2311.  RB to EBB

As published in The Brownings’ Correspondence, 12, 245–247.


Tuesday Mg [Postmark: 14 April 1846]

I waited till this second letter should arrive—feeling that it would be easier to address the answer to this.

About the other,—that part which you bid me not refer to—you are obeyed now. My time will come in its turn, and I will try and speak. With respect to the immediate leaving England, you will let me say, I think, that all my own projects depend on that,—there will not be one least objection made to it by my father or mother, I know beforehand. You perhaps misconceived something I said last Saturday—I meant the obvious fact, however—that while there would be a best way of finding myself with you, still, from the worst way (probably, of taking a house opposite Mrs Procter’s)—from that even, to the best way of any other life I can imagine,—what a descent! From the worst of roses to the most flourishing of—dandelions. But we breathe together, understand together, know, feel, live together .. I feel every day less and less need of trying to assure you I feel thus & thus. I seem to know that you must know!

Mrs Procter is very exactly the Mrs Procter I knew long ago. What she says is of course purely foolish. [1] The world does seem incurably stupid on this, as other points. I understand Mr Kenyon’s implied kindness. That is,—understand he may think he sees my true good in this life with older & better instructed eyes than my own—so benevolent people beg me “not to go out in the open air—without something about my neck,” and would gird on a triple worsted “comforter” there, entirely for my good, if I would let them. “Why, Mr Procter wears one”! Ah, but without it, what a cold he would catch!

The explanatory note fills up an unseemly blank page—and does not come at the end of the “Soul’s Tragedy”—prose after prose—still it does look awkwardly—but then I don’t consider that it excludes this last from the “Bells”—rather it says this is the last, (no, nine if you like,—as the title says “eight and last”—from whence will be this advantage—that, in the case of another edition, all the lyrics &c may go together under one common head of Lyrics & Romances—and the “Soul’s Tragedy”,—profiting by the general move-up of the rest of the numbers, after the fashion of hackney coaches on a stand when one is called off,—step into the place and take the style of No 8—and the public not find themselves defrauded of the proper quantity!)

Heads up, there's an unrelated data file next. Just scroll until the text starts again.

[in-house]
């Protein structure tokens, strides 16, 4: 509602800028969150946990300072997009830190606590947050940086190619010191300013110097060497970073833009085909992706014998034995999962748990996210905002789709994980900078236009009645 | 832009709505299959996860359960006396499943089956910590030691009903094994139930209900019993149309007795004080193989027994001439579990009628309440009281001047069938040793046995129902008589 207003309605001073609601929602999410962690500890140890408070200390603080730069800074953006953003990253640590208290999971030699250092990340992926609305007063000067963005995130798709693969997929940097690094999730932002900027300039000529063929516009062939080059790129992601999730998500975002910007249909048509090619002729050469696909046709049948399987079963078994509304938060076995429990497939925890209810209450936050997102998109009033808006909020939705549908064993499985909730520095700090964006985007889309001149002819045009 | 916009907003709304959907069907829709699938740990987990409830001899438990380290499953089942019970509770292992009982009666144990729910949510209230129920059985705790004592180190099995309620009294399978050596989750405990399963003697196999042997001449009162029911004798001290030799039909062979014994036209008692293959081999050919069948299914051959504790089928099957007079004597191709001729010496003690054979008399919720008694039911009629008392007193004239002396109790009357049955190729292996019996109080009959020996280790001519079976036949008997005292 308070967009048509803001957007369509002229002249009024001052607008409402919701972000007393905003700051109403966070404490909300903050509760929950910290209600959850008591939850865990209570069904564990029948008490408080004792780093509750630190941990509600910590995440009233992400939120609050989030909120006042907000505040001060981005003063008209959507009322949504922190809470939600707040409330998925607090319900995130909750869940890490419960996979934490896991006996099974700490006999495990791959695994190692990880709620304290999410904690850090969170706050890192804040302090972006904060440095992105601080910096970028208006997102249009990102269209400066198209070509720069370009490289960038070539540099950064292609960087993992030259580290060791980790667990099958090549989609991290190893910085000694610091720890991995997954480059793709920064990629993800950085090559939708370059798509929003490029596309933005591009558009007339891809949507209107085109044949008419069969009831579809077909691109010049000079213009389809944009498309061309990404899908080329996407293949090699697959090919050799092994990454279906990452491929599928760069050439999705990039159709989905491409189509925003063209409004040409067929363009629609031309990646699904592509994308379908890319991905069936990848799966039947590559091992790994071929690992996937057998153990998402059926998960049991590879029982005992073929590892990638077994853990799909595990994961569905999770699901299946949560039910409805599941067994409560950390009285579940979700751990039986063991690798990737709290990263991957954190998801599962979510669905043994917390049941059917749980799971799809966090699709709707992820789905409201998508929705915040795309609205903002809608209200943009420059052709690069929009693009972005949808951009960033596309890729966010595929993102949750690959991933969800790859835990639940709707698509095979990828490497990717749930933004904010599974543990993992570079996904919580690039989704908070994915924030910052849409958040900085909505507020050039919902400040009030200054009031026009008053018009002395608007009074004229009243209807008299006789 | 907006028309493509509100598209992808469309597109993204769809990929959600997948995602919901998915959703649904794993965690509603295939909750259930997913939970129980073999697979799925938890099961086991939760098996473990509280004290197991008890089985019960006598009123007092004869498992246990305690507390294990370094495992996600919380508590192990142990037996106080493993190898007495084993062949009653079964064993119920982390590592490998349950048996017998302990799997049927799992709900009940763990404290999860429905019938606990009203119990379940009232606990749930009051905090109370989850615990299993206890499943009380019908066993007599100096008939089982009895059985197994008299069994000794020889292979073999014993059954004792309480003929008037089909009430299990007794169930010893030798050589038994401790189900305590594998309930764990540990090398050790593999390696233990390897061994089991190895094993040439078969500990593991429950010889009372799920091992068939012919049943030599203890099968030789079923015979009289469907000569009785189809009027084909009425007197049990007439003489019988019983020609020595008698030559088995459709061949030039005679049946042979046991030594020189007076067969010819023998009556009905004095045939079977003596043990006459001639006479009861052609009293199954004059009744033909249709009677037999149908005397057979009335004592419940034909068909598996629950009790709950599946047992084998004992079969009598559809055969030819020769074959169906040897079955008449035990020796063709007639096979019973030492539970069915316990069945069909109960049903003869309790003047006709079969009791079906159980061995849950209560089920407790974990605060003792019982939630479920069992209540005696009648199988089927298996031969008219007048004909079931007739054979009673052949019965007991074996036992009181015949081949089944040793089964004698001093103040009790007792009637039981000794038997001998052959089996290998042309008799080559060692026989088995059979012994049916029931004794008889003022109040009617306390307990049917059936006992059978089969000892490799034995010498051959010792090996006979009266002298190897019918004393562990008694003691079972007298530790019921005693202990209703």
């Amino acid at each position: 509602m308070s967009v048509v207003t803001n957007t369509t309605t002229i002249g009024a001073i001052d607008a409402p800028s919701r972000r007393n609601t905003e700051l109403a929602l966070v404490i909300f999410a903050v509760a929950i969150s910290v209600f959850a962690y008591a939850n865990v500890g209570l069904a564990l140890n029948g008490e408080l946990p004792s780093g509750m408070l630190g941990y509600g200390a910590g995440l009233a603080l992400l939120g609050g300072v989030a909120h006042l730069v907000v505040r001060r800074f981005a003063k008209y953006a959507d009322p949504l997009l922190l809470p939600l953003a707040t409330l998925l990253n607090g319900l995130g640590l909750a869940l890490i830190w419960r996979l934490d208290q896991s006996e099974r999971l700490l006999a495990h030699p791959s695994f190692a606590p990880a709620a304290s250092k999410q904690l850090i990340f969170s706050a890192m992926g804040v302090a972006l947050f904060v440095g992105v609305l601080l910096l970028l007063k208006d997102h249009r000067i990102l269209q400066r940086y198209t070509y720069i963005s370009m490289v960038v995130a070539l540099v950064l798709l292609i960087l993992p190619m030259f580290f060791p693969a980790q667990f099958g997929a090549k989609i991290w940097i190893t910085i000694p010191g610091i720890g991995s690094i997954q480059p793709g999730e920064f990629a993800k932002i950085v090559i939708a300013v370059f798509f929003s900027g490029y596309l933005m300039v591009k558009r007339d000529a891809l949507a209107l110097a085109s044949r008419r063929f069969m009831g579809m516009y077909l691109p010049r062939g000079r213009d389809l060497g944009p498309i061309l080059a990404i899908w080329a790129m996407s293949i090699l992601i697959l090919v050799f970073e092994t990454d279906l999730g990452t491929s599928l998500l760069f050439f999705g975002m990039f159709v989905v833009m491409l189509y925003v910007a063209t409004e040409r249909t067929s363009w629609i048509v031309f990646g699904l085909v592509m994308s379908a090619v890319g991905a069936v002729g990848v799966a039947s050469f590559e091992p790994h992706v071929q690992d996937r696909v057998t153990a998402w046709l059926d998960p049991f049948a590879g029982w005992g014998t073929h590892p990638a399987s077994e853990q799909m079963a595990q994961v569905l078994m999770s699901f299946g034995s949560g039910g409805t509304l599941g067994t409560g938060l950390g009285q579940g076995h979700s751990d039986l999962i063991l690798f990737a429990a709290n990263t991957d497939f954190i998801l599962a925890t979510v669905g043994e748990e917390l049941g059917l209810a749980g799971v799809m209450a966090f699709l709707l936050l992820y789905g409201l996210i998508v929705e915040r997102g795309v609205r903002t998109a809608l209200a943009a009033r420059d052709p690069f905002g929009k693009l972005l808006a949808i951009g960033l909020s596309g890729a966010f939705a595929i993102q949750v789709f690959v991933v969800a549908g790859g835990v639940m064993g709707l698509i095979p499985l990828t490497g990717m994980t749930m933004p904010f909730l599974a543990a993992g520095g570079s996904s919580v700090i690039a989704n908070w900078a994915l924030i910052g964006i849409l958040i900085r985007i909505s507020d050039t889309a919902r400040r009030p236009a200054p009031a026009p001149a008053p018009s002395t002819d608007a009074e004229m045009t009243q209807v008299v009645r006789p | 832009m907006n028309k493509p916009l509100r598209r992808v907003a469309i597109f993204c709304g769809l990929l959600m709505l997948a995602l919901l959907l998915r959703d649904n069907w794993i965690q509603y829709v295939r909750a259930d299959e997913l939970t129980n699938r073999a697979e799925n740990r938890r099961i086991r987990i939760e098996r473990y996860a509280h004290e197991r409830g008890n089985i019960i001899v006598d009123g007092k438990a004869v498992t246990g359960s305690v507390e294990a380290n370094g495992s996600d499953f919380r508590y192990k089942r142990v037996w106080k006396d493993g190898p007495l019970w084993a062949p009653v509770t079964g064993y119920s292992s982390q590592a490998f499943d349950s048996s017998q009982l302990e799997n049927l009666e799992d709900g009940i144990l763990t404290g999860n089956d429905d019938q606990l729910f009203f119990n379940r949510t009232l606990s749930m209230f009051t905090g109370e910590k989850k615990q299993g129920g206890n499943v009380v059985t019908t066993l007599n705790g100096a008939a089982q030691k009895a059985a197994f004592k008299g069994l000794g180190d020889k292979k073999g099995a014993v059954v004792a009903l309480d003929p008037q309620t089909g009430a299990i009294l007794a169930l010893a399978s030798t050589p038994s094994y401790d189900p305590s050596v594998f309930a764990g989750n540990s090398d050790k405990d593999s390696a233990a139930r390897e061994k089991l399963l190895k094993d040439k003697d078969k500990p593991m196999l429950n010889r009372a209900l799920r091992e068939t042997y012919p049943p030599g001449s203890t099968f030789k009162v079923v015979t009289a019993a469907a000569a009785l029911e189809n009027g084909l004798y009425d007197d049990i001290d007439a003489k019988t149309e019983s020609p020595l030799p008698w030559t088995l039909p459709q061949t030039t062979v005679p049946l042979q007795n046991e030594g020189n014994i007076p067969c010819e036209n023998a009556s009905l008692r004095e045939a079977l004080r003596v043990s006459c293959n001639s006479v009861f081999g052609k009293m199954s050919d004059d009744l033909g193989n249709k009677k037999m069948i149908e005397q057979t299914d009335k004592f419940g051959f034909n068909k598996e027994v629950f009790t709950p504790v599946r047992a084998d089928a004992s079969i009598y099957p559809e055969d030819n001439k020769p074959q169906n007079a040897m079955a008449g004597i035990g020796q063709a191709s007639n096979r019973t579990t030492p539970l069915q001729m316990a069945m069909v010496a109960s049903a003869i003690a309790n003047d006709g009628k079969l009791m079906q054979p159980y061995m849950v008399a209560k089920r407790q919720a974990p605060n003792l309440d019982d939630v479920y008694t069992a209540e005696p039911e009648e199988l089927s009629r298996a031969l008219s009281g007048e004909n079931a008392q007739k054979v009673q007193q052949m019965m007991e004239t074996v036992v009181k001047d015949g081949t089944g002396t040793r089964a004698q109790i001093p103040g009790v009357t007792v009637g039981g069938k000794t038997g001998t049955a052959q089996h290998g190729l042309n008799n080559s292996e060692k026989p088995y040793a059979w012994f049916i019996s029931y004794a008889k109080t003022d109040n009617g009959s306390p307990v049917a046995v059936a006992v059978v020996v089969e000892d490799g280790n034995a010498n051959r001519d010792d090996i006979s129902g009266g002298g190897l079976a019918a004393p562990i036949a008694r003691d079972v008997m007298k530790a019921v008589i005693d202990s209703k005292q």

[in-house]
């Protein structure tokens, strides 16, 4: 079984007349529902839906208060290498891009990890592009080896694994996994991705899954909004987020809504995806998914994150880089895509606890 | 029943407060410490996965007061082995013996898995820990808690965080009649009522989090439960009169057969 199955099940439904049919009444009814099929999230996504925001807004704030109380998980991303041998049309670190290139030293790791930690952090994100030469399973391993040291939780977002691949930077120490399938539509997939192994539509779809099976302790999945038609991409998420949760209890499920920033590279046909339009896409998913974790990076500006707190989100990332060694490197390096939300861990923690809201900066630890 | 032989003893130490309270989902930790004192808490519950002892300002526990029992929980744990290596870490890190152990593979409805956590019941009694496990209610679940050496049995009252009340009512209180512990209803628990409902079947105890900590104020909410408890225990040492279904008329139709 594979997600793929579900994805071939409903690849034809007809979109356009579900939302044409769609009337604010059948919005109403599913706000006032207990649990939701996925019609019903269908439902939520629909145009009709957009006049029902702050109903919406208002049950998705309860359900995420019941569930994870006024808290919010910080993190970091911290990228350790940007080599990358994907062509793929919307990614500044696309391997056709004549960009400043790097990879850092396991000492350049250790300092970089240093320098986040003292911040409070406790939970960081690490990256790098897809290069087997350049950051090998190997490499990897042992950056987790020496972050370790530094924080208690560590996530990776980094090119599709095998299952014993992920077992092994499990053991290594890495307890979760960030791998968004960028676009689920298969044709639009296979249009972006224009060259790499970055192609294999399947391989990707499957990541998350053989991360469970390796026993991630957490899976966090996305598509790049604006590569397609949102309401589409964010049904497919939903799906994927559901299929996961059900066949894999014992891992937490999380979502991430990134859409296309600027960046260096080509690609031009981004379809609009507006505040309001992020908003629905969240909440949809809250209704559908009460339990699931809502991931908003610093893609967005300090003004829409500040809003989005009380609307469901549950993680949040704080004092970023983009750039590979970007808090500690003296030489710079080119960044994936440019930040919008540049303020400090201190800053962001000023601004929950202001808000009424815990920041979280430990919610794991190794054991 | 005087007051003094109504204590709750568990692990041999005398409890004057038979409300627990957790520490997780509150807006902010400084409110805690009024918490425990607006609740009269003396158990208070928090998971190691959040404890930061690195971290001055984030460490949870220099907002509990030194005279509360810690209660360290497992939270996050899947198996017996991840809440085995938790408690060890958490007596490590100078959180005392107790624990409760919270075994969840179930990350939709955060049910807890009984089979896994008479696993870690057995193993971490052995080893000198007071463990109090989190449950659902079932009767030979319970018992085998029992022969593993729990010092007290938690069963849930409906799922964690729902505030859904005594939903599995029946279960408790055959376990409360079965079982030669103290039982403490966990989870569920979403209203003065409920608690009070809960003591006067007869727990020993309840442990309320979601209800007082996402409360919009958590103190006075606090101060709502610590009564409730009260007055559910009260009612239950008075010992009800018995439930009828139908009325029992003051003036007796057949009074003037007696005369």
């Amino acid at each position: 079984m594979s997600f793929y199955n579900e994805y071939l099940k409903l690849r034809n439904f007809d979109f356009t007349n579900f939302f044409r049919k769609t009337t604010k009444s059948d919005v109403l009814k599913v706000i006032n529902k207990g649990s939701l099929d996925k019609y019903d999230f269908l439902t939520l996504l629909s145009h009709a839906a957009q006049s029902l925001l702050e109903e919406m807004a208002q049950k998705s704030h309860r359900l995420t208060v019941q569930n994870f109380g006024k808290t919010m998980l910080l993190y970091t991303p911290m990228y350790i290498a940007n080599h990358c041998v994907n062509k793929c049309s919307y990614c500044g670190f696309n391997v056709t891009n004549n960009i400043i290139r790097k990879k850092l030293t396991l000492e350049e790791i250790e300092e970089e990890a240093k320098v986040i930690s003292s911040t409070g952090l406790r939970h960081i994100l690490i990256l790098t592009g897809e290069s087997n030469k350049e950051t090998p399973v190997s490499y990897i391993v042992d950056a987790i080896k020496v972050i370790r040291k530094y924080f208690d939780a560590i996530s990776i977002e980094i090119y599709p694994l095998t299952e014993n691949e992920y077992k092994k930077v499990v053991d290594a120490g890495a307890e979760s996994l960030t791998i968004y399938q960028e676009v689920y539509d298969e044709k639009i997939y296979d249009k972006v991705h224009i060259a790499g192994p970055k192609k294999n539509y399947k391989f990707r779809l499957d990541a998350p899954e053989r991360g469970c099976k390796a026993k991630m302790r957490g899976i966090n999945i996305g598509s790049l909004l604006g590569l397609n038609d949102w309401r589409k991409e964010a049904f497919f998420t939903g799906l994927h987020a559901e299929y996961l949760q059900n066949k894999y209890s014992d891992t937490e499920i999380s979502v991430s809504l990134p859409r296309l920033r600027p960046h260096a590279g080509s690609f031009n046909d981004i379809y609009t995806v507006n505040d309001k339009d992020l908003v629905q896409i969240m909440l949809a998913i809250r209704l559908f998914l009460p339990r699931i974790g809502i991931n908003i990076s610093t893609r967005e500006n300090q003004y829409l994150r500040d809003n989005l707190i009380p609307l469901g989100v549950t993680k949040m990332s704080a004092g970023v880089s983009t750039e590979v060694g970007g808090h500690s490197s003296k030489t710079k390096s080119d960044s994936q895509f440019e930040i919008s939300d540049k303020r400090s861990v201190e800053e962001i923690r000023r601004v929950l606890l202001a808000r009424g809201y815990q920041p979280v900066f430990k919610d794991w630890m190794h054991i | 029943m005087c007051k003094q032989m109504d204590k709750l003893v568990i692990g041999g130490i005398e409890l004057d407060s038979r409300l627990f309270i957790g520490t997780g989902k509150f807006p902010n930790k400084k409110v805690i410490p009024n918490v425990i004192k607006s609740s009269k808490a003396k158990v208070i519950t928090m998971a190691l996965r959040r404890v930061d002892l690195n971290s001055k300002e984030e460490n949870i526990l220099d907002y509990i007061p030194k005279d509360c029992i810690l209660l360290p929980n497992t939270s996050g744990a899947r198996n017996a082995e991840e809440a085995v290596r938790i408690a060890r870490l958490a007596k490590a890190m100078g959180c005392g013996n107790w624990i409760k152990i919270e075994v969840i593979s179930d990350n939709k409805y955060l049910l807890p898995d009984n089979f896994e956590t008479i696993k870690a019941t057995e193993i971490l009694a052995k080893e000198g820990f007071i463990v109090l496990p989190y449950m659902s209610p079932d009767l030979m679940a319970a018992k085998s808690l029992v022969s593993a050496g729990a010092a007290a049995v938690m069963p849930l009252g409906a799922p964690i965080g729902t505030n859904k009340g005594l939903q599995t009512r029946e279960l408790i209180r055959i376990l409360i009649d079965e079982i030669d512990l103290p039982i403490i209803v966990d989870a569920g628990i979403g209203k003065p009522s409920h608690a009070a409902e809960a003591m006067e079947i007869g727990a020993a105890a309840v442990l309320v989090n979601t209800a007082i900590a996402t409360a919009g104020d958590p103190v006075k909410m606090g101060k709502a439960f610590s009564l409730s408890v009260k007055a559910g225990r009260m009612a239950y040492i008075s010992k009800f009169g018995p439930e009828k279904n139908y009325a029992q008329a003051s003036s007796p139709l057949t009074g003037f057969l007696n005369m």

And shall I indeed see you to-morrow, Ba? I will tell you many things,—it seems to me now: but when I am with you they always float out of mind. <…> [2] The feelings must remain unwritten—unsung, too, I fear. I very often fancy that if I had never before resorted to that mode of expression, to singing, .. poetry—now I should resort to it, discover it! Whereas now—my very use & experience of it deters me—if one phrase of mine should seem “poetical” in Mrs Procter’s sense—a conscious exaggeration,—put in for effect! only seem, I say! So I dare not try yet—but one day!–

Ba, I kept your letter yesterday, about me—it lay by my head at night—that its good might not go from me,—such perfect good! How strange to hear what you say of my letters,—of such and such a letter—some seem kind, and kinder & kindest—and how should I guess why? My life & love flow steadily under all those bubbles, or many or less—it is thro’ the undercurrent that, whatever you see, does appear, no doubt—but also where nothing appears,—all in one depth!

Bless you, all dearest beloved.

To-morrow, wednesday!

Ever your very own


Address: Miss Barrett, / 50. Wimpole St.

Postmark: 8NT8 AP14 1846 A.

Docket, in EBB’s hand: 158.

Publication: RB-EBB, pp. 622–623.

Manuscript: Wellesley College.

1. She said that “it was a pity he [RB] had not seven or eight hours a day of occupation.” See letters 2305 and 2310.

2. RB has obliterated about half a line.


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